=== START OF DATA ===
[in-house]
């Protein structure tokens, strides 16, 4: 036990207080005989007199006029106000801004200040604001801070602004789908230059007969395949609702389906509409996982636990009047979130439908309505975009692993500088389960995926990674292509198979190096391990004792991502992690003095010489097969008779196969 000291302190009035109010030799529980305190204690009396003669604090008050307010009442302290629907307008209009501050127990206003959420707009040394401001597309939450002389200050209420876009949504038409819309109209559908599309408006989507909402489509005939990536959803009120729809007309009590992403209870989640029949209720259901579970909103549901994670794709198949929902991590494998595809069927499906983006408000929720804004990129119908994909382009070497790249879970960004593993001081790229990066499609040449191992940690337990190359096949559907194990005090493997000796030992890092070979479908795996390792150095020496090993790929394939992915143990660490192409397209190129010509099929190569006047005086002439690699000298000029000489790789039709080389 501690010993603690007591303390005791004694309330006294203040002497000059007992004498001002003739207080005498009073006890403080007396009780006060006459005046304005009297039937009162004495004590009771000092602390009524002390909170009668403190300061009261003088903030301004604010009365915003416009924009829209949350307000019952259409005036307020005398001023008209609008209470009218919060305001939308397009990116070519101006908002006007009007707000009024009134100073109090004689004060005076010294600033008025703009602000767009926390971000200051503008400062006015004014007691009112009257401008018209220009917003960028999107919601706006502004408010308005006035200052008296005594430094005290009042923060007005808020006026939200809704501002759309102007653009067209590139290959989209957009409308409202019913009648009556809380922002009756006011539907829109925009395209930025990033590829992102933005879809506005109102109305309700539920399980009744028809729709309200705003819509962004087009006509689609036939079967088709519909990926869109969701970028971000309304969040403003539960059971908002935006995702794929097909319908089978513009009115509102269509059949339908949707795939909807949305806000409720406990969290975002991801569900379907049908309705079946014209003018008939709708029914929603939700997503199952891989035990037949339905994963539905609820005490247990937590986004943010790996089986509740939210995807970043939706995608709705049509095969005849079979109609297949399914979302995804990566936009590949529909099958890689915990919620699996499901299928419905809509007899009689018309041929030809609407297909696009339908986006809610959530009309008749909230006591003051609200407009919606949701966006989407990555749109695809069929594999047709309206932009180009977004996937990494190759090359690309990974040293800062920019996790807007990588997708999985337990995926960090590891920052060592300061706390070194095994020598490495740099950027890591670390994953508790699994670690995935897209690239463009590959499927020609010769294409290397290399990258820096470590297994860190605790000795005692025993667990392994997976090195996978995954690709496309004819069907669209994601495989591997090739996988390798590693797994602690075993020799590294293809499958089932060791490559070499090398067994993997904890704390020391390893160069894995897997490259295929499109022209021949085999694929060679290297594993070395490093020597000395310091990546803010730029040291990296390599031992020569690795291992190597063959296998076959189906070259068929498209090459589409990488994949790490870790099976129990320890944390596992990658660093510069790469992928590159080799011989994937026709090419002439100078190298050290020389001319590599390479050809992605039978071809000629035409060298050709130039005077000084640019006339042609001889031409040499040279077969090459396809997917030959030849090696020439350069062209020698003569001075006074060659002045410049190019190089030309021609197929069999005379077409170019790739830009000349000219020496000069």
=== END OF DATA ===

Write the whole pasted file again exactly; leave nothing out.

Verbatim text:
[in-house]
């Protein structure tokens, strides 16, 4: 036990207080005989007199006029106000801004200040604001801070602004789908230059007969395949609702389906509409996982636990009047979130439908309505975009692993500088389960995926990674292509198979190096391990004792991502992690003095010489097969008779196969 000291302190009035109010030799529980305190204690009396003669604090008050307010009442302290629907307008209009501050127990206003959420707009040394401001597309939450002389200050209420876009949504038409819309109209559908599309408006989507909402489509005939990536959803009120729809007309009590992403209870989640029949209720259901579970909103549901994670794709198949929902991590494998595809069927499906983006408000929720804004990129119908994909382009070497790249879970960004593993001081790229990066499609040449191992940690337990190359096949559907194990005090493997000796030992890092070979479908795996390792150095020496090993790929394939992915143990660490192409397209190129010509099929190569006047005086002439690699000298000029000489790789039709080389 501690010993603690007591303390005791004694309330006294203040002497000059007992004498001002003739207080005498009073006890403080007396009780006060006459005046304005009297039937009162004495004590009771000092602390009524002390909170009668403190300061009261003088903030301004604010009365915003416009924009829209949350307000019952259409005036307020005398001023008209609008209470009218919060305001939308397009990116070519101006908002006007009007707000009024009134100073109090004689004060005076010294600033008025703009602000767009926390971000200051503008400062006015004014007691009112009257401008018209220009917003960028999107919601706006502004408010308005006035200052008296005594430094005290009042923060007005808020006026939200809704501002759309102007653009067209590139290959989209957009409308409202019913009648009556809380922002009756006011539907829109925009395209930025990033590829992102933005879809506005109102109305309700539920399980009744028809729709309200705003819509962004087009006509689609036939079967088709519909990926869109969701970028971000309304969040403003539960059971908002935006995702794929097909319908089978513009009115509102269509059949339908949707795939909807949305806000409720406990969290975002991801569900379907049908309705079946014209003018008939709708029914929603939700997503199952891989035990037949339905994963539905609820005490247990937590986004943010790996089986509740939210995807970043939706995608709705049509095969005849079979109609297949399914979302995804990566936009590949529909099958890689915990919620699996499901299928419905809509007899009689018309041929030809609407297909696009339908986006809610959530009309008749909230006591003051609200407009919606949701966006989407990555749109695809069929594999047709309206932009180009977004996937990494190759090359690309990974040293800062920019996790807007990588997708999985337990995926960090590891920052060592300061706390070194095994020598490495740099950027890591670390994953508790699994670690995935897209690239463009590959499927020609010769294409290397290399990258820096470590297994860190605790000795005692025993667990392994997976090195996978995954690709496309004819069907669209994601495989591997090739996988390798590693797994602690075993020799590294293809499958089932060791490559070499090398067994993997904890704390020391390893160069894995897997490259295929499109022209021949085999694929060679290297594993070395490093020597000395310091990546803010730029040291990296390599031992020569690795291992190597063959296998076959189906070259068929498209090459589409990488994949790490870790099976129990320890944390596992990658660093510069790469992928590159080799011989994937026709090419002439100078190298050290020389001319590599390479050809992605039978071809000629035409060298050709130039005077000084640019006339042609001889031409040499040279077969090459396809997917030959030849090696020439350069062209020698003569001075006074060659002045410049190019190089030309021609197929069999005379077409170019790739830009000349000219020496000069």